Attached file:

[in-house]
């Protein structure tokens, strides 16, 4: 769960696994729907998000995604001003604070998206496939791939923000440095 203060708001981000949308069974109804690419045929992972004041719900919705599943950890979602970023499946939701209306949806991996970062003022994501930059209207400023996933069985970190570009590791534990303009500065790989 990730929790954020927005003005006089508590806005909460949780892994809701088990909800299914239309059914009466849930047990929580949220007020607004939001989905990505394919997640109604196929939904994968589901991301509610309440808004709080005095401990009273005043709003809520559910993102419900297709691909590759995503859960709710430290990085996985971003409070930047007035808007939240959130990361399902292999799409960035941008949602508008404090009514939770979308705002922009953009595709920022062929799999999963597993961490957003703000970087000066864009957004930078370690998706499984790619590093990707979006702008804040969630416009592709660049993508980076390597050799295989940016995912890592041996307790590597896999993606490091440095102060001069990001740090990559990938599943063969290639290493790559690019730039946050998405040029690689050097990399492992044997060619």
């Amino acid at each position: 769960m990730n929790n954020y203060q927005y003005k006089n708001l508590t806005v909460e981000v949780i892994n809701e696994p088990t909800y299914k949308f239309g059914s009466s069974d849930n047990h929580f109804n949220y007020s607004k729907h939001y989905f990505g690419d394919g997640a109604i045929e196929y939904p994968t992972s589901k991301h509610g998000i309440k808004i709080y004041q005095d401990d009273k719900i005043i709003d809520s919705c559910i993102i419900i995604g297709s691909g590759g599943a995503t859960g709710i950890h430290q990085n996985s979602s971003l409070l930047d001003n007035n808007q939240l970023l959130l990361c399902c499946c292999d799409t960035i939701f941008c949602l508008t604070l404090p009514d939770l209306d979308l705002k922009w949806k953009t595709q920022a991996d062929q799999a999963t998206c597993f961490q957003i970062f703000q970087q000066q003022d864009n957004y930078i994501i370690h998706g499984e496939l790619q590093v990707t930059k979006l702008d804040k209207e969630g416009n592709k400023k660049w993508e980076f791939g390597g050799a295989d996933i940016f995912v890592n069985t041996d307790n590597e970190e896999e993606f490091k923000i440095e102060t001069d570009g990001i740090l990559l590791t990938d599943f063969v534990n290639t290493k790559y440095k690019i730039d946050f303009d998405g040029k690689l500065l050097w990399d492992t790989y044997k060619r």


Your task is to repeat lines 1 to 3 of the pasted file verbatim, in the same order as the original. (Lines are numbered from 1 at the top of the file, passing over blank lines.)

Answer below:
[in-house]
């Protein structure tokens, strides 16, 4: 769960696994729907998000995604001003604070998206496939791939923000440095 203060708001981000949308069974109804690419045929992972004041719900919705599943950890979602970023499946939701209306949806991996970062003022994501930059209207400023996933069985970190570009590791534990303009500065790989 990730929790954020927005003005006089508590806005909460949780892994809701088990909800299914239309059914009466849930047990929580949220007020607004939001989905990505394919997640109604196929939904994968589901991301509610309440808004709080005095401990009273005043709003809520559910993102419900297709691909590759995503859960709710430290990085996985971003409070930047007035808007939240959130990361399902292999799409960035941008949602508008404090009514939770979308705002922009953009595709920022062929799999999963597993961490957003703000970087000066864009957004930078370690998706499984790619590093990707979006702008804040969630416009592709660049993508980076390597050799295989940016995912890592041996307790590597896999993606490091440095102060001069990001740090990559990938599943063969290639290493790559690019730039946050998405040029690689050097990399492992044997060619």
């Amino acid at each position: 769960m990730n929790n954020y203060q927005y003005k006089n708001l508590t806005v909460e981000v949780i892994n809701e696994p088990t909800y299914k949308f239309g059914s009466s069974d849930n047990h929580f109804n949220y007020s607004k729907h939001y989905f990505g690419d394919g997640a109604i045929e196929y939904p994968t992972s589901k991301h509610g998000i309440k808004i709080y004041q005095d401990d009273k719900i005043i709003d809520s919705c559910i993102i419900i995604g297709s691909g590759g599943a995503t859960g709710i950890h430290q990085n996985s979602s971003l409070l930047d001003n007035n808007q939240l970023l959130l990361c399902c499946c292999d799409t960035i939701f941008c949602l508008t604070l404090p009514d939770l209306d979308l705002k922009w949806k953009t595709q920022a991996d062929q799999a999963t998206c597993f961490q957003i970062f703000q970087q000066q003022d864009n957004y930078i994501i370690h998706g499984e496939l790619q590093v990707t930059k979006l702008d804040k209207e969630g416009n592709k400023k660049w993508e980076f791939g390597g050799a295989d996933i940016f995912v890592n069985t041996d307790n590597e970190e896999e993606f490091k923000i440095e102060t001069d570009g990001i740090l990559l590791t990938d599943f063969v534990n290639t290493k790559y440095k690019i730039d946050f303009d998405g040029k690689l500065l050097w990399d492992t790989y044997k060619r």